Political reporting has long been considered a job for the tough and the smart, and The New York Times’ Jonathan Martin indicates that’s never been truer.
To be successful in the field, he says you have to work harder than the other guy.
“Read everything you can get your hands on,” Martin advises. “You have a leg up on the competition if you know more than the competition. Over-report. Get more information than you need. You are going to have the benefit of added context and insights and observations.”
In addition to working as a national political correspondent for the Times, Martin is a political analyst for CNN, where he appears regularly on Inside Politics. He was also a senior political writer and White House correspondent for Politico.
One of the challenges for political reporters, he says, is staying true to the facts they know while maintaining relationships with those they interview. That may not win you friends, says Martin, but it matters to journalism.
“Establish a reputation as somebody who is going to be tough and fair at the same time,” he said. “You are going to be thorough and know what you’re going to talk about. You’re going to be prepared and authoritative. Once you establish your reputation as someone who is tough and who is fair, then more people are going to read what you say, and it’s going to have more credibility.”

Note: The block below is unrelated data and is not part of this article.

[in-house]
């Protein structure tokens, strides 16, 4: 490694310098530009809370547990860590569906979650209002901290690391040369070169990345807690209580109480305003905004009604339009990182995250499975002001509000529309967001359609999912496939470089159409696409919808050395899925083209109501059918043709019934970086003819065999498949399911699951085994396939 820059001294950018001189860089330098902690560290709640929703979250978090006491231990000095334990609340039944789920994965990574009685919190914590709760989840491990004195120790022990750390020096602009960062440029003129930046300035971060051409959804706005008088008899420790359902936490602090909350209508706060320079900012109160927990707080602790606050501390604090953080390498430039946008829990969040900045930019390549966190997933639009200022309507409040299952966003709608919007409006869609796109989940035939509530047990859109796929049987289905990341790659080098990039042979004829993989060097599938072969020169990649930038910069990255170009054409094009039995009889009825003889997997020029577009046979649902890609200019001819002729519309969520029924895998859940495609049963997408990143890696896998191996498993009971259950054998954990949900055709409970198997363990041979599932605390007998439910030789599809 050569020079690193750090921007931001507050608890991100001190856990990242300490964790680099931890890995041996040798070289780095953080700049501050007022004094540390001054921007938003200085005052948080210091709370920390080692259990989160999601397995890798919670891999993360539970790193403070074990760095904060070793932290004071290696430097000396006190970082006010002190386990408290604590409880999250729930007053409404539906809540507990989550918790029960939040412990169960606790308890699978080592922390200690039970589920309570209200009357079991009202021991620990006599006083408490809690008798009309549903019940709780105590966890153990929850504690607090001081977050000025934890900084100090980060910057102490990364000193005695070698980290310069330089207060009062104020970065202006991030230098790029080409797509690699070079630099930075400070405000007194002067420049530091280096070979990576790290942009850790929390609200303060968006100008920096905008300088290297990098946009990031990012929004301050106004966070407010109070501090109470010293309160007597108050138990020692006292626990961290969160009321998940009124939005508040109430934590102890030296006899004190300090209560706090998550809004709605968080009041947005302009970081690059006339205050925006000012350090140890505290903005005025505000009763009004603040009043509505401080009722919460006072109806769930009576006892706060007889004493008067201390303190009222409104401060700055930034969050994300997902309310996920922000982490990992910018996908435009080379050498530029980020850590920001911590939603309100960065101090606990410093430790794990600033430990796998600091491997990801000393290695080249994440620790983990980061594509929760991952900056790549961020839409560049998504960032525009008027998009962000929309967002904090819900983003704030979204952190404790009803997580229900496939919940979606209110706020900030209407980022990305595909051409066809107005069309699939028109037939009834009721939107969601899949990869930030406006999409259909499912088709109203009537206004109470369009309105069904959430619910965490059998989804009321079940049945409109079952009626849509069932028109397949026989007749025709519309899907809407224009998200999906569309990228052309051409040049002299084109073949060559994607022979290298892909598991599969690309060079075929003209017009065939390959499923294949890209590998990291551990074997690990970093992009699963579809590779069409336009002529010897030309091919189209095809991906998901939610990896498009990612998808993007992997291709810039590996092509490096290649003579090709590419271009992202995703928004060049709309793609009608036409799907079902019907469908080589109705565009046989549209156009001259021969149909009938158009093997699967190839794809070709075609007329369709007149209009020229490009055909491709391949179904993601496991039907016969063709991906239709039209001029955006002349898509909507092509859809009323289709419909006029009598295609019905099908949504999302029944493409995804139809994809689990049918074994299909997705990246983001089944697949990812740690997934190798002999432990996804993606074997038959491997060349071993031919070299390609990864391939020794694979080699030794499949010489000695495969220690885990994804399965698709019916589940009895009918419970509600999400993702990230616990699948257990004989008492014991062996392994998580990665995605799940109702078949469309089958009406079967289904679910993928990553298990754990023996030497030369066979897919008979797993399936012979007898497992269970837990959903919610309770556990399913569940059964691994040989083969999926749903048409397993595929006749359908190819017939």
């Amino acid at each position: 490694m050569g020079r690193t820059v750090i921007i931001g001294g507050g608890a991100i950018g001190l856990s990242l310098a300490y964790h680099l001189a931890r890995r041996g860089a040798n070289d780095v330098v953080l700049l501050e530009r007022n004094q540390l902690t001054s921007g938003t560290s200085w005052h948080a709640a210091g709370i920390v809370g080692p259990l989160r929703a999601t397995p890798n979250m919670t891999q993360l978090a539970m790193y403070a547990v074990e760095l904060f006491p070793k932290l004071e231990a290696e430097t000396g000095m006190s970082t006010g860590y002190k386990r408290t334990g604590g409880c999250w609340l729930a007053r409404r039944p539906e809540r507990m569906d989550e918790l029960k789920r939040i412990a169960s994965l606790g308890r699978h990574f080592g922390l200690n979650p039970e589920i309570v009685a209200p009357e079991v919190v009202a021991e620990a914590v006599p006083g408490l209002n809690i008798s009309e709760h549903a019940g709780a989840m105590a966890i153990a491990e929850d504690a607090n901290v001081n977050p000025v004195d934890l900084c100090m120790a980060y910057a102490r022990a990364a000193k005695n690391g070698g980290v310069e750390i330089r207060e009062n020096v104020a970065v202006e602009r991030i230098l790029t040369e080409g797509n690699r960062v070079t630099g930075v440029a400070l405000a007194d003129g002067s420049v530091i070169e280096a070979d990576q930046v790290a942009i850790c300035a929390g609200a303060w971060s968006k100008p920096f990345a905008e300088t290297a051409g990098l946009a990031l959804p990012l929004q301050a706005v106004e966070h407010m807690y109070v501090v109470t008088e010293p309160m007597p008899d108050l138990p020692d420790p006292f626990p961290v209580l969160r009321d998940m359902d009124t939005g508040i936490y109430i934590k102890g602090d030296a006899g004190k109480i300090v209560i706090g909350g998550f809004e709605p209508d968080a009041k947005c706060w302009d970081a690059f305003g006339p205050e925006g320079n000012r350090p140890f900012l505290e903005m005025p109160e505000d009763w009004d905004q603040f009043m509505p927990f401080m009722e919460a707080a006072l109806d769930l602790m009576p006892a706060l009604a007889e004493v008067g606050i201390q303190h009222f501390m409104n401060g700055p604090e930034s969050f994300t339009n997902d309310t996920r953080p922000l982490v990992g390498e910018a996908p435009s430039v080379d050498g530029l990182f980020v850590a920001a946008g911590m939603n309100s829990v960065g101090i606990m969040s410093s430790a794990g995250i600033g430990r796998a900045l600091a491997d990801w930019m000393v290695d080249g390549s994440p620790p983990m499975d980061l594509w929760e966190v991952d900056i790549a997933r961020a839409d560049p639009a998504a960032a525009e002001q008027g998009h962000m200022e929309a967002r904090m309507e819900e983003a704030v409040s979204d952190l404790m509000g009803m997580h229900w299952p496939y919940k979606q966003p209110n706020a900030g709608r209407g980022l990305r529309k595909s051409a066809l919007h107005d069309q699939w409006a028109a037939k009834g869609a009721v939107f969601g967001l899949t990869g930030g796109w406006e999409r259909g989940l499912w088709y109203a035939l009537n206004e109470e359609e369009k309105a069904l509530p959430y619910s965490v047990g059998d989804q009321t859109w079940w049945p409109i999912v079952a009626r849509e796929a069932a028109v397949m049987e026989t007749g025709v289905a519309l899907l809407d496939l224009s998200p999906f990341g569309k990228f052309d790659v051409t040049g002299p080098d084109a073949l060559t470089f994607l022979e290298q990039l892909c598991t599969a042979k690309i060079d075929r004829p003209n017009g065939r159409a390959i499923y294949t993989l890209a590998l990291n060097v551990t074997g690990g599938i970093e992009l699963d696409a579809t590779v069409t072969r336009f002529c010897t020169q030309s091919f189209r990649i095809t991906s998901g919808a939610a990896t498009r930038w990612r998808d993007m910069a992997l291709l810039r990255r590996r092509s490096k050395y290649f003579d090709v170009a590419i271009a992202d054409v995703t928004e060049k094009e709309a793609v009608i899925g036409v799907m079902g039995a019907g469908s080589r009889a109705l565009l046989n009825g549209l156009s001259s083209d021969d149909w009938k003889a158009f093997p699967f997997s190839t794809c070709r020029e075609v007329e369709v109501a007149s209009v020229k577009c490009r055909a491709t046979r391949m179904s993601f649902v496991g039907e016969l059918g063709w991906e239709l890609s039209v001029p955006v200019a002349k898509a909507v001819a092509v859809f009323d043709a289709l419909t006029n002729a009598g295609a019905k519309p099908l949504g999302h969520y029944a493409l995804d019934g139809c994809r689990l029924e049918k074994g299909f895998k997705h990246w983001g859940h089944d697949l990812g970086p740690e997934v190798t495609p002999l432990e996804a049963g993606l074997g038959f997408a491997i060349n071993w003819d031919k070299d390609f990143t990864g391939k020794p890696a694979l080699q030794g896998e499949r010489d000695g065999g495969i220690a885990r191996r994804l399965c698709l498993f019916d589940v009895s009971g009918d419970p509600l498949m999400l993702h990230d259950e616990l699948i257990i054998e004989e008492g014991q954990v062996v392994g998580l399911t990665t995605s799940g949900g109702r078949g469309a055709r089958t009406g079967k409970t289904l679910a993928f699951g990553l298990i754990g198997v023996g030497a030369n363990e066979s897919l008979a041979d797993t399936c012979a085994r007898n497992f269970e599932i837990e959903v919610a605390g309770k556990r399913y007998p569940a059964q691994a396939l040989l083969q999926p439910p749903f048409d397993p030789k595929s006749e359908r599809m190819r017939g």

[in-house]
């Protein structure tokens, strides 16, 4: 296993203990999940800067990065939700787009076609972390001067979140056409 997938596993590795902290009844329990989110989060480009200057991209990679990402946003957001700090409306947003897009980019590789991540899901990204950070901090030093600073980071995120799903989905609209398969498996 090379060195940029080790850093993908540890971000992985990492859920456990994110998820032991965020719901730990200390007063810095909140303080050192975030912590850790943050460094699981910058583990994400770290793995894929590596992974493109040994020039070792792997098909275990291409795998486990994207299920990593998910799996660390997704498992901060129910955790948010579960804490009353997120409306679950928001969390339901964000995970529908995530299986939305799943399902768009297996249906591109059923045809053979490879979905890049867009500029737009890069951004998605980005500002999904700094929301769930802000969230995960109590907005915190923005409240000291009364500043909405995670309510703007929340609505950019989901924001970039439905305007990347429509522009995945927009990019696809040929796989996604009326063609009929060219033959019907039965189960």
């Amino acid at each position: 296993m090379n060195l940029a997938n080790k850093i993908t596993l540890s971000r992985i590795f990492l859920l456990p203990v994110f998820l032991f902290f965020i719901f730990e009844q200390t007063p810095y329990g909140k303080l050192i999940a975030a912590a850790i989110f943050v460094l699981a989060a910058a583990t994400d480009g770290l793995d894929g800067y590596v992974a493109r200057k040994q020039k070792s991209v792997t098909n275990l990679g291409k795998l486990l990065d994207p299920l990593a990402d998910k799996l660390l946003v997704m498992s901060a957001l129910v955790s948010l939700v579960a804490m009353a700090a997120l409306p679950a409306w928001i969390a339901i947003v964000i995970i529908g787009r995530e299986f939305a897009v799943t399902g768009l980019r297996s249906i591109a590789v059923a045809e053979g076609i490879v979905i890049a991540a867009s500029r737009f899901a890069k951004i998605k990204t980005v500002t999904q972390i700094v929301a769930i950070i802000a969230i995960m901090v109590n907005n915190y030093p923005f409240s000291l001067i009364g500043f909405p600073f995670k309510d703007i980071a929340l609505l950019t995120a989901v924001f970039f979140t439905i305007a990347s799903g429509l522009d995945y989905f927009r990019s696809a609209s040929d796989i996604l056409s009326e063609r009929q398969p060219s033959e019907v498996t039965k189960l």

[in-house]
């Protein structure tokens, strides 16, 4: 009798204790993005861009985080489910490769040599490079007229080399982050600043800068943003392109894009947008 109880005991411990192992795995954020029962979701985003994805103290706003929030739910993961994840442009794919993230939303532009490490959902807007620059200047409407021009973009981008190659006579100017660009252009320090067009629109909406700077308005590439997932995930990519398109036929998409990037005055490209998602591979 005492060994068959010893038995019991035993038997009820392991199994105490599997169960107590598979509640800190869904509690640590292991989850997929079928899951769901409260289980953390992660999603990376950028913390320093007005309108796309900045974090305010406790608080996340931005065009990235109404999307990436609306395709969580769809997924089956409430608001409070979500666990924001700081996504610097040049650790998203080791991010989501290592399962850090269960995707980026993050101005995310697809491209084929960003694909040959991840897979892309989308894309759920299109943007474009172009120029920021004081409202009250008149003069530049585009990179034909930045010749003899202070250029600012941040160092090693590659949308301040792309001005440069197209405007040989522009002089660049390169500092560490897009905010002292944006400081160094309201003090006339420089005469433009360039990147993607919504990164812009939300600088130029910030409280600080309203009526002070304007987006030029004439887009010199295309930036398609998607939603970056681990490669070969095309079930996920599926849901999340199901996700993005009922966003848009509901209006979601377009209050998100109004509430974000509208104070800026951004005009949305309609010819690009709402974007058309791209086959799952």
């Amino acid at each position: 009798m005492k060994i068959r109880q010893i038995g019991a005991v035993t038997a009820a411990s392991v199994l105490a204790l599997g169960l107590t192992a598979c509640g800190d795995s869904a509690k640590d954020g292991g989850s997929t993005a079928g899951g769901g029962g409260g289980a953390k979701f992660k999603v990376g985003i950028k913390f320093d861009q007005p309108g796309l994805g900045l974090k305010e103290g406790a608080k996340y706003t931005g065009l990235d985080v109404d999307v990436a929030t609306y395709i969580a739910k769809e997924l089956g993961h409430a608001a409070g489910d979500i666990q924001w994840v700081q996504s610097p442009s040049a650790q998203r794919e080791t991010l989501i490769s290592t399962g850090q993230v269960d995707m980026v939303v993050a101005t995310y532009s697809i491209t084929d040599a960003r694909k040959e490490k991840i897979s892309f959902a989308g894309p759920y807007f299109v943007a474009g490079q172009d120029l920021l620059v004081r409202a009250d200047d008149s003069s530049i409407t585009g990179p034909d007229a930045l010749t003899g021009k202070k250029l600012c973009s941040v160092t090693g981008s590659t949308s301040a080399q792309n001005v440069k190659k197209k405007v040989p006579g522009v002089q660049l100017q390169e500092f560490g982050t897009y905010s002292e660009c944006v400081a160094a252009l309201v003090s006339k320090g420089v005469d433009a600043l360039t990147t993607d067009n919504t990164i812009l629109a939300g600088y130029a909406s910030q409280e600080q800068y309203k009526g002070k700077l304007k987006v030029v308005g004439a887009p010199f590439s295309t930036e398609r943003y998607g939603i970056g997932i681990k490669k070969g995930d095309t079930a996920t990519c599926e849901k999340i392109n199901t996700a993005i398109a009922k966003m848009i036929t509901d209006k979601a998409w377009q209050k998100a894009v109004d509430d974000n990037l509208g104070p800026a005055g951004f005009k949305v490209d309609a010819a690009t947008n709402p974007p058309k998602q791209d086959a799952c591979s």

That credibility is especially important in a world where the words “fake news” have become part of everyday conversation. In fact, a story Martin worked on was targeted as “fake” by Vice President Mike Pence in August. Martin says the upshot of the fake-news trend is that the audience now shares more of the burden for figuring out the truth.
“We now have to rely more on the judgment and discretion of the readers to know what is real,” he said. “We are more dependent on our readers to argue themselves.”
Yet Martin is not down on social media. He believes it allows more people to see the work he and other journalists do. But he also recognizes that his role has now fundamentally changed.
“There is more of a demand now that you not just be a reporter, but you have some obligation to promote your stories,” he said. “The marketplace is now more competitive and you have to go on TV, radio and social media. And you have to draw attention to your stories.
“We are bombarded with information and we are overwhelmed with information, and you’ve got to put what you do in front of people.”
Martin is active on Twitter (@jmartNYT) with more than 110,000 tweets to date. He can also be reached directly by the audience at http://jonathan.martin-at-nytimes.com.
This story has been previously published on NewsLab.org.
Pepper Taylor received a bachelor’s degree in communication with an emphasis in public relations. She is pursuing her master’s degree in journalism with an emphasis in integrated marketing communications at the Meek School of Journalism and New Media at the University of Mississippi. She also serves as the graduate assistant to the Dr. Debora Wenger, assistant dean for Innovation & External Partnerships and associate professor of Journalism at the Meek School. Contact her at firstname.lastname@example.org.